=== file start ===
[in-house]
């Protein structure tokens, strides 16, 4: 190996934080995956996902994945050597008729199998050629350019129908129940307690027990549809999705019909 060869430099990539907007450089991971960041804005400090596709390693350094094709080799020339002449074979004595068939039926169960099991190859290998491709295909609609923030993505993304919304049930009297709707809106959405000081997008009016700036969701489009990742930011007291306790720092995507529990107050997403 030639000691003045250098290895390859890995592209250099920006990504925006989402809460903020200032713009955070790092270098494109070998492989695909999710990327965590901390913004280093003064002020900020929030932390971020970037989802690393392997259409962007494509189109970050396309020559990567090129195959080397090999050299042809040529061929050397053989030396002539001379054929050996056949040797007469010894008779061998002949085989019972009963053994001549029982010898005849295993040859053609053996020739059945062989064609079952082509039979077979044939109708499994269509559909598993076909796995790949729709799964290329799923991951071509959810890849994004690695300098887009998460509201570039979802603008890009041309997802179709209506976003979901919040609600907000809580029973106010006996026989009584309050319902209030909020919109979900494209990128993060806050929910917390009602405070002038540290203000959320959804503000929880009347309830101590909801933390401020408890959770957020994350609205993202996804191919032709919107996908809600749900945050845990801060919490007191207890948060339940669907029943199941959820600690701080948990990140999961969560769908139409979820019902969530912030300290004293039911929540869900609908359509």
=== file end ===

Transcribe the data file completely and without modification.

[in-house]
């Protein structure tokens, strides 16, 4: 190996934080995956996902994945050597008729199998050629350019129908129940307690027990549809999705019909 060869430099990539907007450089991971960041804005400090596709390693350094094709080799020339002449074979004595068939039926169960099991190859290998491709295909609609923030993505993304919304049930009297709707809106959405000081997008009016700036969701489009990742930011007291306790720092995507529990107050997403 030639000691003045250098290895390859890995592209250099920006990504925006989402809460903020200032713009955070790092270098494109070998492989695909999710990327965590901390913004280093003064002020900020929030932390971020970037989802690393392997259409962007494509189109970050396309020559990567090129195959080397090999050299042809040529061929050397053989030396002539001379054929050996056949040797007469010894008779061998002949085989019972009963053994001549029982010898005849295993040859053609053996020739059945062989064609079952082509039979077979044939109708499994269509559909598993076909796995790949729709799964290329799923991951071509959810890849994004690695300098887009998460509201570039979802603008890009041309997802179709209506976003979901919040609600907000809580029973106010006996026989009584309050319902209030909020919109979900494209990128993060806050929910917390009602405070002038540290203000959320959804503000929880009347309830101590909801933390401020408890959770957020994350609205993202996804191919032709919107996908809600749900945050845990801060919490007191207890948060339940669907029943199941959820600690701080948990990140999961969560769908139409979820019902969530912030300290004293039911929540869900609908359509």